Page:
When they had finished explaining their ideas, Brown told one of the guys to open the envelope he had placed on the desk. He did so, and revealed a very similar concept to “Animal Heaven”.
Brown was able to accurately predict the general concept that the two ad execs would come up with because he had arranged for some very specific items and images to have been placed along the route taken by the taxi driver who was dropping the guys off to meet with Derren.
They were taken past London Zoo, and various images and shop windows contained items such as angel wings, a lyre, gates with the word “Zoo” written above them, and the phrases “where the best dead animals go” and “creature heaven”.
The two men may not have been aware of the images and phrases that were entering their brains, but these things apparently stuck in their subconscious and then came back out again in the form of their advertising concept. I’m guessing that the short time limit also helped to prompt those particular images too.
Of course there are some people who believe that this was faked, or that the ad execs were just doing their jobs and deliberately using the things they had seen rather than the images manifesting themselves subconsciously. But whether you believe in this particular example or not, there’s no denying that if you see something enough times, it will stick in your head, whether you are aware of it or not.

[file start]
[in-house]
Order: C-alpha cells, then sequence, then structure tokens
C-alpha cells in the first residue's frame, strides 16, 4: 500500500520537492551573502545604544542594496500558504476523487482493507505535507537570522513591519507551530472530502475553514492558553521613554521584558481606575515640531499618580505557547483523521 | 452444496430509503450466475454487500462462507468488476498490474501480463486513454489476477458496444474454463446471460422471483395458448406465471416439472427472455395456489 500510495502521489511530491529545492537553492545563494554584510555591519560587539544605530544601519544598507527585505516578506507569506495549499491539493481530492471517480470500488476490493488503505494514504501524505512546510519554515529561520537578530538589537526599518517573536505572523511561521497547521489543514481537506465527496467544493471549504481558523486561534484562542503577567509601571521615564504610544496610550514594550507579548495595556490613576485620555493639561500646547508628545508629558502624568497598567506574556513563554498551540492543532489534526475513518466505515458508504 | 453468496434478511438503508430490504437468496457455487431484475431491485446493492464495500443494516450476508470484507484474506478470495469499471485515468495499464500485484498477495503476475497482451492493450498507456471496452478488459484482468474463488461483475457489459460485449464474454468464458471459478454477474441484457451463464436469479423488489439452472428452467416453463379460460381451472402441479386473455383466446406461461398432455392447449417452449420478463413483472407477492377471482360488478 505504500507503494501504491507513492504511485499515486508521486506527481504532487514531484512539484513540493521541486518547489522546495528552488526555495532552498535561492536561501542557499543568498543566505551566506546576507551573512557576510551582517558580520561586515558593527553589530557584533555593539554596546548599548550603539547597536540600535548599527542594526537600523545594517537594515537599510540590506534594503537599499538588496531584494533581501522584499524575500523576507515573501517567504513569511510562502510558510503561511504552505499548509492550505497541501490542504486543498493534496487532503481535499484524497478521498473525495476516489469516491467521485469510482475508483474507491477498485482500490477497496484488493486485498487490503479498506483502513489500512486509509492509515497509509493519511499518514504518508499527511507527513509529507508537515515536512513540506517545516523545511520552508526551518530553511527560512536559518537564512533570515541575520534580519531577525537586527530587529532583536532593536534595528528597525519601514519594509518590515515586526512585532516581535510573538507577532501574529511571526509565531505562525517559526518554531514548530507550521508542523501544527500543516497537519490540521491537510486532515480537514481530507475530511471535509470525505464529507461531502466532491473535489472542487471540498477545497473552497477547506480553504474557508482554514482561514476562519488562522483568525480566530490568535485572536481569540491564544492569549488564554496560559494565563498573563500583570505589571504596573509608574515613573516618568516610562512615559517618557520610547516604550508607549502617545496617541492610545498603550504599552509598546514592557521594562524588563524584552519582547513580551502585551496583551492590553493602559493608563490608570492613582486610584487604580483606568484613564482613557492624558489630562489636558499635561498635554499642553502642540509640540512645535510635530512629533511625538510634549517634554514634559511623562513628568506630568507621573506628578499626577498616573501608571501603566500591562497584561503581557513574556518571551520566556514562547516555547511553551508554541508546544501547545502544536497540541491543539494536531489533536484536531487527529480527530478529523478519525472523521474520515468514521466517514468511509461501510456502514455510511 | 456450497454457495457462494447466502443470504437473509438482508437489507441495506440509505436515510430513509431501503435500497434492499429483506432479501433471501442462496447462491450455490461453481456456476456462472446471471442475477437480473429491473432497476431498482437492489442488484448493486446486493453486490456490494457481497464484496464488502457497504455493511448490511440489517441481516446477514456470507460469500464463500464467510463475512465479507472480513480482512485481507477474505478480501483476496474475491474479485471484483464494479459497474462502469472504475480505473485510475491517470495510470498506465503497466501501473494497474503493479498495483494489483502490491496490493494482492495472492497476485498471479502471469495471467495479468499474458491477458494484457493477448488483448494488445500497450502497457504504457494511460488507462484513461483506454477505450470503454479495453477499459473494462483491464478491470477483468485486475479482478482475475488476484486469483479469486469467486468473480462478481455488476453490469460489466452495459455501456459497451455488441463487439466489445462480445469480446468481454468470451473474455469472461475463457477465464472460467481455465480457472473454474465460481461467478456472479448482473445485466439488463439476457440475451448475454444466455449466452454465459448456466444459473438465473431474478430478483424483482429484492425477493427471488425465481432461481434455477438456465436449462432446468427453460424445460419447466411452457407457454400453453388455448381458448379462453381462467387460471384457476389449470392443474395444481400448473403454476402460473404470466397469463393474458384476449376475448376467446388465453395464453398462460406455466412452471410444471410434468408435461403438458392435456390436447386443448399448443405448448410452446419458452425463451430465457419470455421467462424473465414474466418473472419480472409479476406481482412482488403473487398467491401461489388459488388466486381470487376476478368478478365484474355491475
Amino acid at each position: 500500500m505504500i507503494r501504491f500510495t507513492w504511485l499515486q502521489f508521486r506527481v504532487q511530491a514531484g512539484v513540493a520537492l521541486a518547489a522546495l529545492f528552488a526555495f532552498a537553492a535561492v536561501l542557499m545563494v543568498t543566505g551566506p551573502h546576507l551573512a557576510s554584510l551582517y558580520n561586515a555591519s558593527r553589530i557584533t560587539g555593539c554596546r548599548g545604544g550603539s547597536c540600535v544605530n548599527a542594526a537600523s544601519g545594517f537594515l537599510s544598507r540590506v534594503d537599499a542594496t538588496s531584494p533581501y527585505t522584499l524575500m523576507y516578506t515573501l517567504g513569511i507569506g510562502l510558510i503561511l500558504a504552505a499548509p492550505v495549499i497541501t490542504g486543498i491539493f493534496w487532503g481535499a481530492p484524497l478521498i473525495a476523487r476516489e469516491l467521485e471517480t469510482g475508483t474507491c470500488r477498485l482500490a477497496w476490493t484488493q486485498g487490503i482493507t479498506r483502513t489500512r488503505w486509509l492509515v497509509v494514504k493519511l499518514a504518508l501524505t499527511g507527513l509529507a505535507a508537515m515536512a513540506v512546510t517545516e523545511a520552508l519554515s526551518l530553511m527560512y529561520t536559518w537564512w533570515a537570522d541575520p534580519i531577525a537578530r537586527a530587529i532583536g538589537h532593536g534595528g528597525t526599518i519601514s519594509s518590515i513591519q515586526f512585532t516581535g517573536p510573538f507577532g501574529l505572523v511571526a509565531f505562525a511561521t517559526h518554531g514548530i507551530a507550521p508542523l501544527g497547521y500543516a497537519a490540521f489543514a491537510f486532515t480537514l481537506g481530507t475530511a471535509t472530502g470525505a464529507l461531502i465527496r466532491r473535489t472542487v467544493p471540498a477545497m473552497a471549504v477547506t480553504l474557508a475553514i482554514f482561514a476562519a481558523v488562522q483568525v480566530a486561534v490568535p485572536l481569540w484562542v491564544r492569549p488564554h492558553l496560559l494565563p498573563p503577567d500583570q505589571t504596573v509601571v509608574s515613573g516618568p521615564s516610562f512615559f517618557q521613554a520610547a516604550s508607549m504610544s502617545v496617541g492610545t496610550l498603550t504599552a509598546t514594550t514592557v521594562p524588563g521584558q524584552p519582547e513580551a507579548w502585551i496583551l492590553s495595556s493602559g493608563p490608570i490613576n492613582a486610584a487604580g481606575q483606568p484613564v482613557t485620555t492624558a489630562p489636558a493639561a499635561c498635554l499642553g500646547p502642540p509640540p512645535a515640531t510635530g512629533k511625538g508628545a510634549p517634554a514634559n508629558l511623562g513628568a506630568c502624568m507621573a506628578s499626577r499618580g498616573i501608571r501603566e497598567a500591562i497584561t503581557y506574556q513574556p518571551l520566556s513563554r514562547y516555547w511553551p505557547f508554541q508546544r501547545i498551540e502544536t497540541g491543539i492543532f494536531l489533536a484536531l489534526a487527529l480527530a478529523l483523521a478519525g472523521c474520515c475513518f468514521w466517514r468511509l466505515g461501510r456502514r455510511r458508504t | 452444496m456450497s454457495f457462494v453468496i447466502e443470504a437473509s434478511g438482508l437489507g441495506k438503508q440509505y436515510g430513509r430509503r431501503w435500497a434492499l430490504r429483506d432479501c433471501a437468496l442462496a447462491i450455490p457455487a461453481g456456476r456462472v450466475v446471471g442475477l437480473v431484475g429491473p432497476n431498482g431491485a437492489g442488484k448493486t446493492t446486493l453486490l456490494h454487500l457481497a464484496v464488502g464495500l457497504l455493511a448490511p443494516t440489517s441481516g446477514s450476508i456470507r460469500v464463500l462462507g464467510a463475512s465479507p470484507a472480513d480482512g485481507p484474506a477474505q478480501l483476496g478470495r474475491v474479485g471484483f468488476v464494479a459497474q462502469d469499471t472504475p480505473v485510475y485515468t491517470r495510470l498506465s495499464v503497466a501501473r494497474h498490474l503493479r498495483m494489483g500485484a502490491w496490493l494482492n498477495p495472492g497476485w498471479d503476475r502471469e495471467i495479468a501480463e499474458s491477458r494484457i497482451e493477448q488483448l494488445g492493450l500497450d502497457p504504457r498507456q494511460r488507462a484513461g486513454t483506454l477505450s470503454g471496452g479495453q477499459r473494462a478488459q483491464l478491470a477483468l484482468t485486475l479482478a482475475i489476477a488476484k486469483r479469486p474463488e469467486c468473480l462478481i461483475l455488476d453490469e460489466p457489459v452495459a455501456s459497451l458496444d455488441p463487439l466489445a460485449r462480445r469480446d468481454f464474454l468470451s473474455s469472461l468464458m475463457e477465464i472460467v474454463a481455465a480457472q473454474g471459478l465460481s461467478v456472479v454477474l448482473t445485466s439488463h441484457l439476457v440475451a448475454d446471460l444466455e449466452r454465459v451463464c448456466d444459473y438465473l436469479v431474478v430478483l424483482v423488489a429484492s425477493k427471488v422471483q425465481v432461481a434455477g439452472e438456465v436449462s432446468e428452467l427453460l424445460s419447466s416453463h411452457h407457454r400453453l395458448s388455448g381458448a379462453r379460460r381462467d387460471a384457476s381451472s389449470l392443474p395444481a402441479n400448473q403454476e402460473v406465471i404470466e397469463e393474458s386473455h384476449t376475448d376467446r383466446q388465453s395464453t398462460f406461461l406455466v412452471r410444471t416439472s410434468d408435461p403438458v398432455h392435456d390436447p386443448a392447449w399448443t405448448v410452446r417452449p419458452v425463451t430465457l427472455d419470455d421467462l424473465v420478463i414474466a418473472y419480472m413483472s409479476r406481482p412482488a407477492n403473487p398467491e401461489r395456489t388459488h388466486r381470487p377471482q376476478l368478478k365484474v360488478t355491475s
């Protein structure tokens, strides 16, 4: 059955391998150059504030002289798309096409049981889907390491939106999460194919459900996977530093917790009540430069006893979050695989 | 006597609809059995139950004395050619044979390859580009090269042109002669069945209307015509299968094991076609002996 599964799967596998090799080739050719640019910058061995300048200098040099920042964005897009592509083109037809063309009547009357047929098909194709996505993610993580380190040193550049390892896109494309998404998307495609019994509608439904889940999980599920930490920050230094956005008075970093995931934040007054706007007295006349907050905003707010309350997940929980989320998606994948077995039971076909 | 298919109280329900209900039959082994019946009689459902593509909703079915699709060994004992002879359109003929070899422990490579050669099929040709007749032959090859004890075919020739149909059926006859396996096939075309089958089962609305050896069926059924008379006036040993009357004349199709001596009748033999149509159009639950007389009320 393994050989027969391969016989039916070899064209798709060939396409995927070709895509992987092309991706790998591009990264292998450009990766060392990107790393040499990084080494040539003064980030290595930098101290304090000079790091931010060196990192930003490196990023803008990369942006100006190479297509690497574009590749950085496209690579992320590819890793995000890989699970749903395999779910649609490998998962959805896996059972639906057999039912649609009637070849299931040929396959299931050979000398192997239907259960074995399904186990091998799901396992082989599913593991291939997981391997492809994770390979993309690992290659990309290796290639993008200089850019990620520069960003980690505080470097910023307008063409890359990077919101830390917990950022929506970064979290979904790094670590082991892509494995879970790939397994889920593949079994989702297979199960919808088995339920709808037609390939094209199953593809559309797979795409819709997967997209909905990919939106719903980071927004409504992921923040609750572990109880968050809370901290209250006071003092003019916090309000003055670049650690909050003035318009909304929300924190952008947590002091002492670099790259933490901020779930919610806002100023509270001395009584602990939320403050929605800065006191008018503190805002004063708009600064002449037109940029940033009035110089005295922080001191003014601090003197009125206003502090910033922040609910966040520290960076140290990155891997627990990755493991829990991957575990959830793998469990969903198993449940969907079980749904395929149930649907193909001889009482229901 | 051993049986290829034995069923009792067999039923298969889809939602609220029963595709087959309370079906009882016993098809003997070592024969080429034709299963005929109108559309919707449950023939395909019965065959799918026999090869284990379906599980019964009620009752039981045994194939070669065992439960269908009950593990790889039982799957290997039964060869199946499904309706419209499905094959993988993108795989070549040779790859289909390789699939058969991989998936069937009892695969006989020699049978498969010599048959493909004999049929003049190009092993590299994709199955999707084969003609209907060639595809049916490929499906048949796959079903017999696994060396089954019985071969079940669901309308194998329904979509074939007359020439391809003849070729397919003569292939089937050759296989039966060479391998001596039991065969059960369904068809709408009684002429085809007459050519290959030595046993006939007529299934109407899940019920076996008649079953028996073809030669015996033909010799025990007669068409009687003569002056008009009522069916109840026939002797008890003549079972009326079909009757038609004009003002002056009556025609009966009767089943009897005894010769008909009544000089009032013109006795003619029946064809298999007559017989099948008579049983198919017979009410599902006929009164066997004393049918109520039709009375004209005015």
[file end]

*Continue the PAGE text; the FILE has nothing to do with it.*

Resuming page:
Inspiring the subconscious
This is absolutely FASCINATING to me. We all know that the human brain is an amazing thing, with capabilities beyond our imaginations, but we clearly absorb more information subconsciously than we could ever realise. Even something that we glance over rather than giving our full attention could have more of an influence than we realise on anything we later create, and we may not even be fully aware of this.
This is another reason why we must be careful when using the work of others as inspiration for our own creativity. For the majority of projects that are completed in the home and are for our own personal enjoyment, this doesn’t matter quite so much. But for people that may be intending to sell their work, or at the very least to post images of it on social media, it’s important to be careful that using something as inspiration doesn’t cross the line into outright copying – even unintentionally.